Involve the person in preparing food and drinks. Not only does this help them to use their cognitive and physical skills, it can also help the person to feel good about what they are still able to contribute. It might be that they can no longer make a cup of tea on their own from start to finish, but there may be some part of that process that they can help with. Stirring the drink, or getting the cups out are simple tasks that can be done with little chance of failing.
Consider equipment that might help. Brightly coloured plates can help to create a contrast between the food and the plate. Research has shown that people are more likely to be drawn to the food on the coloured plate and therefore it might help with visibility and appetite. The colour red has been associated with encouraging appetite (think about the signs used by McDonalds, KFC and Burger King!) and therefore brightly coloured red plates might make all the difference! Angled cutlery or lipped plates can also help people to maintain their ability to eat independently without struggling to a point where they just give up.
Think about dining as a social experience. Put some music on, take the time to chat and reminisce and focus on each other, as well as the food. A person living with dementia may not always remember the things you’ve done or said, but they will always remember the way you make them feel.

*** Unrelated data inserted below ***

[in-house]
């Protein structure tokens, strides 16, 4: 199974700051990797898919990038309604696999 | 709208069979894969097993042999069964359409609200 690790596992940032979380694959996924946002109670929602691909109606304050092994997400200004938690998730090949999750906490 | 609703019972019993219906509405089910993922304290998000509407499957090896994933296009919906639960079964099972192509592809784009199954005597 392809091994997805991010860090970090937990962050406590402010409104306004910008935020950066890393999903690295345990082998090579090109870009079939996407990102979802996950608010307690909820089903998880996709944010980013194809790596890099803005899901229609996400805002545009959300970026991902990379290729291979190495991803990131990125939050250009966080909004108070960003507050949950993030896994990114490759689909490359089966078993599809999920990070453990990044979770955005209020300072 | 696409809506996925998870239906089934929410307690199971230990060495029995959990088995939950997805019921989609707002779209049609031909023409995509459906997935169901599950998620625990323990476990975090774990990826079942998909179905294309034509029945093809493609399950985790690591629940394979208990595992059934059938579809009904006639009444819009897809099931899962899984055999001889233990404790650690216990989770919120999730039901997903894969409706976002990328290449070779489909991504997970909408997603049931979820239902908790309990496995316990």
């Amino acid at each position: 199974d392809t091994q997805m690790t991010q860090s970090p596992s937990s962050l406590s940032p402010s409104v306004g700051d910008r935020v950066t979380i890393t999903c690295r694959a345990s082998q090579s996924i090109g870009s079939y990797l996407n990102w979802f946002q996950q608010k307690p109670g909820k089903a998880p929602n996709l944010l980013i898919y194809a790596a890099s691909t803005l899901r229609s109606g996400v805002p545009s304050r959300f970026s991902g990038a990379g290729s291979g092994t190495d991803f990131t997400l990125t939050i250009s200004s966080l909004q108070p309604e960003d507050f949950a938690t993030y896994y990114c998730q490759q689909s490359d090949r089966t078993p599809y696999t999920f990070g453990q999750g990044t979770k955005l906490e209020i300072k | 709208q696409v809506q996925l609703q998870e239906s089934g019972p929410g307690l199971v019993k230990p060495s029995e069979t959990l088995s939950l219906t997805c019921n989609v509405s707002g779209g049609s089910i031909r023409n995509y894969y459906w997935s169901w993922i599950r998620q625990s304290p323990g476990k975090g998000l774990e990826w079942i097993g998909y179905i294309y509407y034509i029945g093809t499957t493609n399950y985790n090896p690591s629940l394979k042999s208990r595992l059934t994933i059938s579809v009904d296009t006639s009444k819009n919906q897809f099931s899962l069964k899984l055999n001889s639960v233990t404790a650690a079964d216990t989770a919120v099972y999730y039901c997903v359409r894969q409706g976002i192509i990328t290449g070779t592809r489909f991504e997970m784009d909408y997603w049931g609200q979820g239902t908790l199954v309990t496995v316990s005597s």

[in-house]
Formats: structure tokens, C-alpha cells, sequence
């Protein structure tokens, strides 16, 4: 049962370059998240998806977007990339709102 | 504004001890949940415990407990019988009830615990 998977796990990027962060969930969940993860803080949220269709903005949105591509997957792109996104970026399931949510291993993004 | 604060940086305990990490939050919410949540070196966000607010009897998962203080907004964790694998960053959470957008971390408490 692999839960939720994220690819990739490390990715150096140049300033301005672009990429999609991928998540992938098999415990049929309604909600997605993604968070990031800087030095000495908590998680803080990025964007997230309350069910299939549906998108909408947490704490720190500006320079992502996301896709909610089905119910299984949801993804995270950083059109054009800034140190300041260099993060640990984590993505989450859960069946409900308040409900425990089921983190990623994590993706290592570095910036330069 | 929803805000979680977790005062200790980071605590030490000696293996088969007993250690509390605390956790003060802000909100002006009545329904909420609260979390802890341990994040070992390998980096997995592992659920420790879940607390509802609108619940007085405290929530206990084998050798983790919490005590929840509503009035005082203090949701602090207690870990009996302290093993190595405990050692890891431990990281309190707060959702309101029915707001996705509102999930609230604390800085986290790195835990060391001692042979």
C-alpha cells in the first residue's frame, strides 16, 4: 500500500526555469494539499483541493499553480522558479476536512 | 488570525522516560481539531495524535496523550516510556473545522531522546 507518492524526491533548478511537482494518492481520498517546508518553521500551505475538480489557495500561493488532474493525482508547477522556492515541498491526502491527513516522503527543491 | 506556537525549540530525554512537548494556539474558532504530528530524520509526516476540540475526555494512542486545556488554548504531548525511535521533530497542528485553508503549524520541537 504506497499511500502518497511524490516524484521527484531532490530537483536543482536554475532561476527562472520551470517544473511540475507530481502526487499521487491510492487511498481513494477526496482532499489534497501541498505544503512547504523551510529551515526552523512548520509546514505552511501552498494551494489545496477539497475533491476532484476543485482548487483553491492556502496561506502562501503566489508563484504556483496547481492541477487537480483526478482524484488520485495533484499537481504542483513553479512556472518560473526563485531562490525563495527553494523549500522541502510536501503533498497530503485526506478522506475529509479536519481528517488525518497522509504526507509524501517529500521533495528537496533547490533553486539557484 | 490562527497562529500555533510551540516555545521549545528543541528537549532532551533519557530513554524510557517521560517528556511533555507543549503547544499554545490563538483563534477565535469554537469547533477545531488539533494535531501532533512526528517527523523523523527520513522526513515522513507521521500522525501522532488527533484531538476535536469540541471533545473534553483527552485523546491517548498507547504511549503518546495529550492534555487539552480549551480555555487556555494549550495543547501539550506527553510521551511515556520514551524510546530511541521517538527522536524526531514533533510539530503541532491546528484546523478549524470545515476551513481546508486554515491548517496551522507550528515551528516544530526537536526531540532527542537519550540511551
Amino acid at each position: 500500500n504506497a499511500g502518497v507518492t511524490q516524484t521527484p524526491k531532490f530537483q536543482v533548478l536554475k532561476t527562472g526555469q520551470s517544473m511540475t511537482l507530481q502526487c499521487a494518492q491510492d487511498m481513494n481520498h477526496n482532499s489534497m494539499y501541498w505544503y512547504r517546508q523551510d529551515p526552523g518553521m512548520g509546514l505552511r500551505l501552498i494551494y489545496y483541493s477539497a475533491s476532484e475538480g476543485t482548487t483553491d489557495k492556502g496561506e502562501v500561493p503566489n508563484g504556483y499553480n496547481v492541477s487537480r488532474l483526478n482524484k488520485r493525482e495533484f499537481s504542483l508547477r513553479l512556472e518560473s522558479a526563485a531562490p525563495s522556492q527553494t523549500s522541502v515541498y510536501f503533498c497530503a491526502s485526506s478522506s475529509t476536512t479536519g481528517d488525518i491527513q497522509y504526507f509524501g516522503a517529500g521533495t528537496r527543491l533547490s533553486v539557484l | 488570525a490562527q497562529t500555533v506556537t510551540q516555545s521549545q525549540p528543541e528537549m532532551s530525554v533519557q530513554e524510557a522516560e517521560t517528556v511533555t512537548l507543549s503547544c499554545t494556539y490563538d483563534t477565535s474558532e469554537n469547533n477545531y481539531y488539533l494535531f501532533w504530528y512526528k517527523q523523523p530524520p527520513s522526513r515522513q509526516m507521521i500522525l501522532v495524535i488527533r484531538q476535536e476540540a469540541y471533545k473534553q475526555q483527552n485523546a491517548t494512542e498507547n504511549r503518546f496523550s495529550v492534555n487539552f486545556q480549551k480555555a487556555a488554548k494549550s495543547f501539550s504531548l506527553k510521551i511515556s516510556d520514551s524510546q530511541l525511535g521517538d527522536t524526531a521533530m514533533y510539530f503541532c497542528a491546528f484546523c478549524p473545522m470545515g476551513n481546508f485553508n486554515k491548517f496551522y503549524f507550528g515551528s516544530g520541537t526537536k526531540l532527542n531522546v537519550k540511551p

Take every opportunity to live in the moment, relax and enjoy.
Dementia Care at Bluebird Care Lewes District, Brighton & Hove
Bluebird Care Lewes District, Brighton & Hove can provide experienced staff to help you maintain your quality of life while remaining in your own home. We create a specialised dementia care plan with you. This might include:
- Reminding or helping you to take your medicines to manage your symptoms
- Support with bathing and/or dressing to keep you looking your best
- Catheter care and continence management to maintain your dignity and comfort
- Help to establish a regular exercise routine to improve mood and mobility and to strengthen muscles
- Making sure you have plenty of fluids and a balanced diet with enough fresh fruit and vegetables and fibre to keep you healthy and avoid constipation
- Assisting with routine household chores and shopping so your home life is as you would like it to be
- Companionship, or helping you to be involved in social activities.
Our dementia home care and live-in care services provide the support and care you need to get you and your loved ones through the difficult days.
Get in touch with our friendly team to discuss your care requirements; call us on 01273 022055.
How to find the right care for you or your relative
1. Find your local office
Bluebird Care delivers care from locally based offices, find yours to start your care journey today.
2. Get in touch with us
Fill in our call back form or give us a call to find out how we can help you.
We’ll come out to you to find out what you or your loved one needs to help stay independent at home.
4. Care team chosen & care starts
You'll be cared for by our specially trained team to support you to remain at home for as long as possible.